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Ocelot (Leopardus pardalis) Fact Sheet: Physical Characteristics

Physical Characteristics

Attribute Males & Females
Body Weight 11-16 kg (24-35 lb)*
Body Length 70-100 cm (10-40 in)
Tail Length 27-45 cm (11-18 in)
Shoulder Height 40-50 cm (~20 in)

*Note: a record-setting individual weighed 20 kg (44 lbs) (Sunquist & Sunquist 2002)

General Appearance

General body shape

  • Medium-sized cat (from Sunquist & Sunquist 2002 unless otherwise ntoed)
    • Similar in size to a bobcat
    • 2nd largest spotted cat in South America (Trolle & Kery 2003)
      • Only the jaguar is larger
  • Head
    • Skull with a marked crest
    • Eyes
      • Dark brown in natural light
      • Golden in artificial light
    • Ears
      • Rounded (Trolle & Kery 2003)
  • Feet (from Trolle & Kery 2003)
    • Broad and short
    • Front paws larger than hind paws
    • 5 digits with claws on front limbs
    • 4 digits with claws on hind limbs

Pelage (from Sunquist & Sunquist 2002, 2009)

  • Overall spotted appearance
    • Solid or open-centered dark spots
      • Ground color varies
        • Grayish to buff to cinnamon (Murray & Gardener 1997)
        • Neck and belly more white, with some dark spots
      • Black-bordered spots run along the shoulders and back
      • Spots may run in lines the length of the body
      • Tail with black rings or bars
      • Back of ears are black with white spot in center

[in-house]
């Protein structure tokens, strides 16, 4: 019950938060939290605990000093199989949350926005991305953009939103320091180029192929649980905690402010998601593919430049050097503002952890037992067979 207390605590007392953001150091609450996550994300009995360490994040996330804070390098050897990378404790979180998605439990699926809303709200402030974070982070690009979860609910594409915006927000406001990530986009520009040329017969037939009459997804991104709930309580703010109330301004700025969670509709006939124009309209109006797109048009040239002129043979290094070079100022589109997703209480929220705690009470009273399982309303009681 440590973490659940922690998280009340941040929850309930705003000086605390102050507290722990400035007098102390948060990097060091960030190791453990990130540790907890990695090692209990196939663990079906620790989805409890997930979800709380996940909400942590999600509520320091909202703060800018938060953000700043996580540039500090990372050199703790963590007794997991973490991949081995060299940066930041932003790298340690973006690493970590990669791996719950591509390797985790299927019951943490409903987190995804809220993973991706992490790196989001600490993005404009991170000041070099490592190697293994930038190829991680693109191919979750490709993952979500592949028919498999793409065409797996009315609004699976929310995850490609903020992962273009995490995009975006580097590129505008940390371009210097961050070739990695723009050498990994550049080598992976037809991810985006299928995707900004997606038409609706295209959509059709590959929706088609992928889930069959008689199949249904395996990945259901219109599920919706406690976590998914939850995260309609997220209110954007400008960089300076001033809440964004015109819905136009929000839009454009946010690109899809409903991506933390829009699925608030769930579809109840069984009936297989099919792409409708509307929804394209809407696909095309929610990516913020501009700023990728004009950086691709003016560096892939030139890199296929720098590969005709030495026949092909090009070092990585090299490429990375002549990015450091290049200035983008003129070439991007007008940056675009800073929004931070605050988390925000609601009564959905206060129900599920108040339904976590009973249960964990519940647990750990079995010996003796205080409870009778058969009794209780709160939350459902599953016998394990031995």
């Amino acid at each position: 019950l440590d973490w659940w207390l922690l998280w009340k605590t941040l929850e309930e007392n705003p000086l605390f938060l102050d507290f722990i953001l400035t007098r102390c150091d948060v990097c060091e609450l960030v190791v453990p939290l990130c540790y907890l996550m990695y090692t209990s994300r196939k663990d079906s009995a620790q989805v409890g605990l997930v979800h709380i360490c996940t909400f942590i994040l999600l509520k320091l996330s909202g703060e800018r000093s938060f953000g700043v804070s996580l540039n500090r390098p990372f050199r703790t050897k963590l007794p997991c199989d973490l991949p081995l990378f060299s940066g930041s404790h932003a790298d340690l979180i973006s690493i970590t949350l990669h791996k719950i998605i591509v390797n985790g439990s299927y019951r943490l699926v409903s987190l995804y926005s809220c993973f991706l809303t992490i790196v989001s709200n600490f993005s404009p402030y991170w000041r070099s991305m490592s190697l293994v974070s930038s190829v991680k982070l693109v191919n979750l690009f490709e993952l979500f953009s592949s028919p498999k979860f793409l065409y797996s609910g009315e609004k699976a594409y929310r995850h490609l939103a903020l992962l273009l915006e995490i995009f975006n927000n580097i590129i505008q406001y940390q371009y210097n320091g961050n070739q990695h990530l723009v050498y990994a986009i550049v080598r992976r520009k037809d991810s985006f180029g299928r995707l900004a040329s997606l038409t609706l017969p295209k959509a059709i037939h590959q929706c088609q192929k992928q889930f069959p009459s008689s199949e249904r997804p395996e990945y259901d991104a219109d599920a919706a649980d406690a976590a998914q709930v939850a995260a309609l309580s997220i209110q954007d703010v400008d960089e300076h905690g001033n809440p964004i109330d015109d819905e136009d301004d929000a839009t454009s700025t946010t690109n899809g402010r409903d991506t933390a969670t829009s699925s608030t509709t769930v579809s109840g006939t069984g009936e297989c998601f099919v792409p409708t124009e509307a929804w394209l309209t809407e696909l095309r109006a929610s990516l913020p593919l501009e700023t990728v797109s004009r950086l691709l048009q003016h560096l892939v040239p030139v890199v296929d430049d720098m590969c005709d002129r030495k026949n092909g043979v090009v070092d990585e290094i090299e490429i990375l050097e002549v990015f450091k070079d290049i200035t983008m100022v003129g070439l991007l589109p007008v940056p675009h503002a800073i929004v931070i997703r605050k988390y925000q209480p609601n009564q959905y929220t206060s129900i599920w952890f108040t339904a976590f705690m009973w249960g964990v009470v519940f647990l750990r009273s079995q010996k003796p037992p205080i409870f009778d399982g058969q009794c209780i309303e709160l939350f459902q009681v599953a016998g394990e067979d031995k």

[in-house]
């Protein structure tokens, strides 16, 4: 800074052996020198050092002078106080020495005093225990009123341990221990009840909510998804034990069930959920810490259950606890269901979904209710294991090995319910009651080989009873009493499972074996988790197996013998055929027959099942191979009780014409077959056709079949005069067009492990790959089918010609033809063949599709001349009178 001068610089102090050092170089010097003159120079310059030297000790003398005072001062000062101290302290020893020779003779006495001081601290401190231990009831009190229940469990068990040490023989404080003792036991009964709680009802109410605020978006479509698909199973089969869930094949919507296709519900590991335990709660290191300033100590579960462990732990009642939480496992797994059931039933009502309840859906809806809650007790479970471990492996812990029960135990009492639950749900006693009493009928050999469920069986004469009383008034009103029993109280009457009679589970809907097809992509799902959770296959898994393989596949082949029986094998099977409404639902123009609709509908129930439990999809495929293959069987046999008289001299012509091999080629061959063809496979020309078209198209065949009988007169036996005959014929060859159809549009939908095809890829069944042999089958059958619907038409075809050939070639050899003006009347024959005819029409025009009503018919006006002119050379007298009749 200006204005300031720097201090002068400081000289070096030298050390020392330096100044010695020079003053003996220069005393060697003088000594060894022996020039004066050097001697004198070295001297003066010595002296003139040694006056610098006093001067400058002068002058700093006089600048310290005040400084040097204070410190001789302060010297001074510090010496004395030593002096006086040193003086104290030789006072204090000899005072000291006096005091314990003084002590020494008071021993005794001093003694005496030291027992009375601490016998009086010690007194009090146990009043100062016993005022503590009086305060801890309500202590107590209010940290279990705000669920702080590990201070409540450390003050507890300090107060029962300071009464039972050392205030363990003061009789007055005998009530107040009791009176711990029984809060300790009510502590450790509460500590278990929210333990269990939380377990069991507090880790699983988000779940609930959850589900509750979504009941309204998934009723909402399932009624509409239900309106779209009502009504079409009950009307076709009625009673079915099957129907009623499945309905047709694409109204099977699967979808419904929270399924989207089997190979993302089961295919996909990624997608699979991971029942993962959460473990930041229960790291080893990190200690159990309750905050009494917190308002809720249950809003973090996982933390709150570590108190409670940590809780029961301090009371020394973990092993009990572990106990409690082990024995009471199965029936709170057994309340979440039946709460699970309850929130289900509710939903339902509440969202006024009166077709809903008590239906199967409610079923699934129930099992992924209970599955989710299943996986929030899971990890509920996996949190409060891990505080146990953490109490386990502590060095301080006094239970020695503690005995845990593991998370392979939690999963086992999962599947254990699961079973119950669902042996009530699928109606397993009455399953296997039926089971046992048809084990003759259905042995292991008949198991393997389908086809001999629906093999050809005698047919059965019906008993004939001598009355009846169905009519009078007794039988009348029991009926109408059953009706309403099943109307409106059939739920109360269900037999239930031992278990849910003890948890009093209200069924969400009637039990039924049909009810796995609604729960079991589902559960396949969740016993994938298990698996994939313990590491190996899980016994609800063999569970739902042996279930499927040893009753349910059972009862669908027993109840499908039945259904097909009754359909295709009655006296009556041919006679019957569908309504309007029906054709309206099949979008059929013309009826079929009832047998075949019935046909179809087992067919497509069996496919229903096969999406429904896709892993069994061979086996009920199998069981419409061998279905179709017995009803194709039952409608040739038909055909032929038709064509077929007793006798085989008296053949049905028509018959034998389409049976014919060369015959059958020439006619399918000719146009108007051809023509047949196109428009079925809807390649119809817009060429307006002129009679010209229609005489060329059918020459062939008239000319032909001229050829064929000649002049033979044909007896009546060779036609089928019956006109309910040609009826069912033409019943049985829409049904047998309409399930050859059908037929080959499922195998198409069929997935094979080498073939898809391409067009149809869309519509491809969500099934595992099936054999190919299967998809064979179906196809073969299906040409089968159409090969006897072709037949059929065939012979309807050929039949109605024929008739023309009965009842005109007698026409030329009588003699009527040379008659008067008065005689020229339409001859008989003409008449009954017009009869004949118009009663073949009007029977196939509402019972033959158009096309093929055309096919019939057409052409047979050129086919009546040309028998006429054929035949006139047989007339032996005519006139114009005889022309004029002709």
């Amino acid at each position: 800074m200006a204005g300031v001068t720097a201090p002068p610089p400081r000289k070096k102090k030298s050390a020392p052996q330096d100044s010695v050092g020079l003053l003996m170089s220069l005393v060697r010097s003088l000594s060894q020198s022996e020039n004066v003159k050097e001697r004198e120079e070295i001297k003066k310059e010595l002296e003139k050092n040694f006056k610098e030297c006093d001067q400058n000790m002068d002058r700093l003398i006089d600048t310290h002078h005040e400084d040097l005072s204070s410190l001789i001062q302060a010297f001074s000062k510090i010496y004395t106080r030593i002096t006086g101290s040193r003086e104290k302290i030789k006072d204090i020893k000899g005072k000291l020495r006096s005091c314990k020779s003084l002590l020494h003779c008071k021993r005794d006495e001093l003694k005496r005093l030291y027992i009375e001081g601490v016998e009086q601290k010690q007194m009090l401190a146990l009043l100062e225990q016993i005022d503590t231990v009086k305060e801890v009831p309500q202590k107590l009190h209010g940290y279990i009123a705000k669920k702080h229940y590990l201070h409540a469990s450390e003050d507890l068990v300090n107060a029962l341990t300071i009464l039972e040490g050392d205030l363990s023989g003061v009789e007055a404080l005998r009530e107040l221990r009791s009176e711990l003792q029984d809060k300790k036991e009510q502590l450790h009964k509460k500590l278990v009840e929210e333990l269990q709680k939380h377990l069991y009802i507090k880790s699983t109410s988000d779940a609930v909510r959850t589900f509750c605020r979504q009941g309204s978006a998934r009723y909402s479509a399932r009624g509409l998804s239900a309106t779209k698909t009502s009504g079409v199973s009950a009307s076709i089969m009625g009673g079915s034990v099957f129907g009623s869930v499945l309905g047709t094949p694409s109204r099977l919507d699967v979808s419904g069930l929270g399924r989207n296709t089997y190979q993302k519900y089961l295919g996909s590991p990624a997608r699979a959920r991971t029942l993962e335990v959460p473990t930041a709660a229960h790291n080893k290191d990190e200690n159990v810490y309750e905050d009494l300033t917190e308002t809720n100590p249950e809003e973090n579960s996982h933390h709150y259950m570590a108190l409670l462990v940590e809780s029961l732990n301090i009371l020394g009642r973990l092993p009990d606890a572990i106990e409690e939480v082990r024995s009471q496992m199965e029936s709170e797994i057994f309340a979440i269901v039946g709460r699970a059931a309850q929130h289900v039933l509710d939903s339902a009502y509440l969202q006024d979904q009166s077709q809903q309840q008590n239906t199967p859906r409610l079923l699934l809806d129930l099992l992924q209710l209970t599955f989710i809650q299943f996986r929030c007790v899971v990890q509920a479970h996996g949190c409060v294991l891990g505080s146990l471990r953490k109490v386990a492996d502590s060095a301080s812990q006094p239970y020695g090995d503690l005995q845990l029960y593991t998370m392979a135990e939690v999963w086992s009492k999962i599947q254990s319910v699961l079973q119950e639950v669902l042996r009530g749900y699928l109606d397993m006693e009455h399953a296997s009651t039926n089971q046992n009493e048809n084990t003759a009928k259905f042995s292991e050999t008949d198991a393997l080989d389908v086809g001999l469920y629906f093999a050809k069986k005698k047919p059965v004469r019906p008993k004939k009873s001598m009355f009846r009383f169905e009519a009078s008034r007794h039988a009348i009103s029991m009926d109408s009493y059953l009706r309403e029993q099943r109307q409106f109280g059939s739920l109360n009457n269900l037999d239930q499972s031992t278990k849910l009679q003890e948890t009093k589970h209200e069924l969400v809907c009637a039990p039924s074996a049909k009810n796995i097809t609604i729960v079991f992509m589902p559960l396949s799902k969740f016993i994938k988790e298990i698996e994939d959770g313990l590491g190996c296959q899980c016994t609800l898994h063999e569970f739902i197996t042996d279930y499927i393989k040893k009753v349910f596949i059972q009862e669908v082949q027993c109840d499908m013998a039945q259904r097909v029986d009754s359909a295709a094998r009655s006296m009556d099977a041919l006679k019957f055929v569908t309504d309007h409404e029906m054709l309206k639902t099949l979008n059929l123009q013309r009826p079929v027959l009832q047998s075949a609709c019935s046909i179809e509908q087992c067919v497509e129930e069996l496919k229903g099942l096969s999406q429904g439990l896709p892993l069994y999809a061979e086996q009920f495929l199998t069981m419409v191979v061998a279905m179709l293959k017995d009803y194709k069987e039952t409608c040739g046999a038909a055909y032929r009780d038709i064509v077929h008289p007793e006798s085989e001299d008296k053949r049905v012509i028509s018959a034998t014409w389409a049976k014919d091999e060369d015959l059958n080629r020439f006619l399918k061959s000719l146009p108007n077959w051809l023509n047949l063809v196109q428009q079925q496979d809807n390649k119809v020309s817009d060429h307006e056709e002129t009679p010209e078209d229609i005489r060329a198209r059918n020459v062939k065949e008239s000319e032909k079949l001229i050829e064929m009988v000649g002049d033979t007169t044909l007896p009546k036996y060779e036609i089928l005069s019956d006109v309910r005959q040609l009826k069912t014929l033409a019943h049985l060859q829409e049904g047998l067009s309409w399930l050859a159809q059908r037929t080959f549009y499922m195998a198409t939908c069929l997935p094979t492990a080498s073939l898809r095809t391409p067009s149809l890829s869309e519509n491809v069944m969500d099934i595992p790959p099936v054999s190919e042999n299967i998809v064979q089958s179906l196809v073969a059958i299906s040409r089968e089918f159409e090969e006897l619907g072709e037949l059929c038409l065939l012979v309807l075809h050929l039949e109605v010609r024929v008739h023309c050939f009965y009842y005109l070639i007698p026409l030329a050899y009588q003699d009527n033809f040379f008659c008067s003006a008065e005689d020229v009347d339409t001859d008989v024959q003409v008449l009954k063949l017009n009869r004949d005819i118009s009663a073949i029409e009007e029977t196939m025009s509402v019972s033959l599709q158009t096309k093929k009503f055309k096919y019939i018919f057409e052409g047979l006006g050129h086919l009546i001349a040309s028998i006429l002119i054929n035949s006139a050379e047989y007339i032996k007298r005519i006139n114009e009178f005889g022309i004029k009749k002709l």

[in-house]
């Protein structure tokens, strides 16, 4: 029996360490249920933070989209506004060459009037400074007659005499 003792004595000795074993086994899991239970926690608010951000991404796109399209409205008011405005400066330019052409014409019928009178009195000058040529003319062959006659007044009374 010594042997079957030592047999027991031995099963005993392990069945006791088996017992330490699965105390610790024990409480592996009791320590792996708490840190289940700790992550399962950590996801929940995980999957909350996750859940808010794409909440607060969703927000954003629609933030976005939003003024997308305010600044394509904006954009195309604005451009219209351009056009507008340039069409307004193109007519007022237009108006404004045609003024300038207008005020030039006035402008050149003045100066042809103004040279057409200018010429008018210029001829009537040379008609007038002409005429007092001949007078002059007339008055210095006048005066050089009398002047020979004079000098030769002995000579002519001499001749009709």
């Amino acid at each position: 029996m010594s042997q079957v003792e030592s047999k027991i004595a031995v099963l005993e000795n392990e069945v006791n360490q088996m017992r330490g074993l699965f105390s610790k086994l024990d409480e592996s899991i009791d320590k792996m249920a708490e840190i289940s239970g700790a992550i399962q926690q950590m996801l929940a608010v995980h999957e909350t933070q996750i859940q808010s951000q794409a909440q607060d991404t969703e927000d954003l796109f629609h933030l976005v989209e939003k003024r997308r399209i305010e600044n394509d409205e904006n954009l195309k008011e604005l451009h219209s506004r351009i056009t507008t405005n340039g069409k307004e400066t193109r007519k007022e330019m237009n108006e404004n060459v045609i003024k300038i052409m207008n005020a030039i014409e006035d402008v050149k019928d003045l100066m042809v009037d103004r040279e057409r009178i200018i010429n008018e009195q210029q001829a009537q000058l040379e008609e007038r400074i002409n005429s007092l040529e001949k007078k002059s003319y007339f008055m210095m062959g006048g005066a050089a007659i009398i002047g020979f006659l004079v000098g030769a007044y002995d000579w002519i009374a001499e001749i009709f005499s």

• Inside of legs with 1-2 stripes
    • Right and left side patterns and color are not the same (Murray & Gardner 1997)
    • Similar to the Central and South American margay cat
      • Margays have a relatively longer tail and are half as heavy
  • Hair
    • Fur short and sleek

Sexual Dimorphism

Sexes largely alike

  • Females slightly smaller than males (Murray & Gardener 1997)
    • Significant overlap in size between males and females
  • Female traits
    • 4 teats (domestic cats have 8)

Other Characteristics

Identifying individuals (from Trolle & Kery 2003)

  • Combinations of traits enable recognition
    • Spot (rosette) markings
    • Banding patterns
    • Tail length
    • Scars
    • Sex and age class features
      • Lactating females distinguished by "hanging bellies"
      • Adult males distinguished by testes size
      • Young individuals often with slim bodies

Ocelot Spots

Ocelot coat

Ocelots are the second largest, spotted cat in South America, second only to the jaguar. Their grayish to cinnamon coats are marked with numerous dark spots and bars. Spots are open, the center of each revealing the lighter background color.

Image credit: © Debs via Flickr. Some rights reserved.

Page Citations

Murray & Gardener (1997)
Sunquist & Sunquist (2002, 2009)
Trolle & Kery (2003)

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